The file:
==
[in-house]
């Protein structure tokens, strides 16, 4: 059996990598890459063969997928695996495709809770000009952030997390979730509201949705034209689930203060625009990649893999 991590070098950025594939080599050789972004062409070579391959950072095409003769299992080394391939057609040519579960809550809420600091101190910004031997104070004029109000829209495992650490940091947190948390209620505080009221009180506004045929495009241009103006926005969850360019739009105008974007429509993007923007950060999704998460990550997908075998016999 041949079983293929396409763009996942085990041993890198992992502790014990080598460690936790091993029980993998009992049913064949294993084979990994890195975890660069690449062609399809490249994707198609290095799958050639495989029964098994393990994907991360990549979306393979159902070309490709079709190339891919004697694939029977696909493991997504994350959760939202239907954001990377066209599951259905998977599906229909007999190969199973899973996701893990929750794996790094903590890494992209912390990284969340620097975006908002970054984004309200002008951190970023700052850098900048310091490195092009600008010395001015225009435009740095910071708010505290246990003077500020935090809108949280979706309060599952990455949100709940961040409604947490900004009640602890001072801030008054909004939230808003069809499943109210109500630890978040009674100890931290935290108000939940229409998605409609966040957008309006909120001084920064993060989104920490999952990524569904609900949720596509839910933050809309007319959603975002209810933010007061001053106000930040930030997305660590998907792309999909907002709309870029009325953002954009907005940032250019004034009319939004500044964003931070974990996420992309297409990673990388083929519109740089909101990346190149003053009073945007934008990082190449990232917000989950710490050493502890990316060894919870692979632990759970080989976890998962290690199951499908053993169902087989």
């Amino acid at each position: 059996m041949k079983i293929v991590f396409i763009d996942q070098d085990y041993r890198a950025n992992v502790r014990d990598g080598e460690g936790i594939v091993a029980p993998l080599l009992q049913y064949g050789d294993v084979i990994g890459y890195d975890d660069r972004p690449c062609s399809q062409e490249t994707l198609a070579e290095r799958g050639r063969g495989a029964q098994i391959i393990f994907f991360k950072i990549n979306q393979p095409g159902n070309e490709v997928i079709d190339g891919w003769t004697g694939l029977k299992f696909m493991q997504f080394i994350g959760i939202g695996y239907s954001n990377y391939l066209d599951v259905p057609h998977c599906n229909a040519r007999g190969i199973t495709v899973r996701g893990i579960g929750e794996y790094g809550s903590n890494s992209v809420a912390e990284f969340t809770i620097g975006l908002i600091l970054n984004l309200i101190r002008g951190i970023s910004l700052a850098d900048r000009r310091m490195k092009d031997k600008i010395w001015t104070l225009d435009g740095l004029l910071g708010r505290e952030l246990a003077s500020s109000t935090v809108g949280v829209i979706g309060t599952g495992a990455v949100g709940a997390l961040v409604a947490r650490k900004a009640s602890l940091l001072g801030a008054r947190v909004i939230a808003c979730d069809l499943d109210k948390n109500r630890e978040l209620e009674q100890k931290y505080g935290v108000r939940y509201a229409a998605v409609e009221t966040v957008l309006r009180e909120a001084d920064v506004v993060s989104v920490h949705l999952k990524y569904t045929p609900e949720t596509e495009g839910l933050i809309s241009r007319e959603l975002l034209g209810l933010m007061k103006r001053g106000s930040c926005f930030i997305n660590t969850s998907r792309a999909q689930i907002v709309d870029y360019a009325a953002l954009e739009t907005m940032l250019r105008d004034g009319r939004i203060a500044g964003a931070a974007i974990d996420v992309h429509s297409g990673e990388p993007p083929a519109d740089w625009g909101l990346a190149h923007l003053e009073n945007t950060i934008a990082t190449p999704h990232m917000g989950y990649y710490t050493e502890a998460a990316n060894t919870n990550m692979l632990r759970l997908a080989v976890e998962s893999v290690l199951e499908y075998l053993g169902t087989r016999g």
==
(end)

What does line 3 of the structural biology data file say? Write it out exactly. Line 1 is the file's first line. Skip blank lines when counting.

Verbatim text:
């Amino acid at each position: 059996m041949k079983i293929v991590f396409i763009d996942q070098d085990y041993r890198a950025n992992v502790r014990d990598g080598e460690g936790i594939v091993a029980p993998l080599l009992q049913y064949g050789d294993v084979i990994g890459y890195d975890d660069r972004p690449c062609s399809q062409e490249t994707l198609a070579e290095r799958g050639r063969g495989a029964q098994i391959i393990f994907f991360k950072i990549n979306q393979p095409g159902n070309e490709v997928i079709d190339g891919w003769t004697g694939l029977k299992f696909m493991q997504f080394i994350g959760i939202g695996y239907s954001n990377y391939l066209d599951v259905p057609h998977c599906n229909a040519r007999g190969i199973t495709v899973r996701g893990i579960g929750e794996y790094g809550s903590n890494s992209v809420a912390e990284f969340t809770i620097g975006l908002i600091l970054n984004l309200i101190r002008g951190i970023s910004l700052a850098d900048r000009r310091m490195k092009d031997k600008i010395w001015t104070l225009d435009g740095l004029l910071g708010r505290e952030l246990a003077s500020s109000t935090v809108g949280v829209i979706g309060t599952g495992a990455v949100g709940a997390l961040v409604a947490r650490k900004a009640s602890l940091l001072g801030a008054r947190v909004i939230a808003c979730d069809l499943d109210k948390n109500r630890e978040l209620e009674q100890k931290y505080g935290v108000r939940y509201a229409a998605v409609e009221t966040v957008l309006r009180e909120a001084d920064v506004v993060s989104v920490h949705l999952k990524y569904t045929p609900e949720t596509e495009g839910l933050i809309s241009r007319e959603l975002l034209g209810l933010m007061k103006r001053g106000s930040c926005f930030i997305n660590t969850s998907r792309a999909q689930i907002v709309d870029y360019a009325a953002l954009e739009t907005m940032l250019r105008d004034g009319r939004i203060a500044g964003a931070a974007i974990d996420v992309h429509s297409g990673e990388p993007p083929a519109d740089w625009g909101l990346a190149h923007l003053e009073n945007t950060i934008a990082t190449p999704h990232m917000g989950y990649y710490t050493e502890a998460a990316n060894t919870n990550m692979l632990r759970l997908a080989v976890e998962s893999v290690l199951e499908y075998l053993g169902t087989r016999g």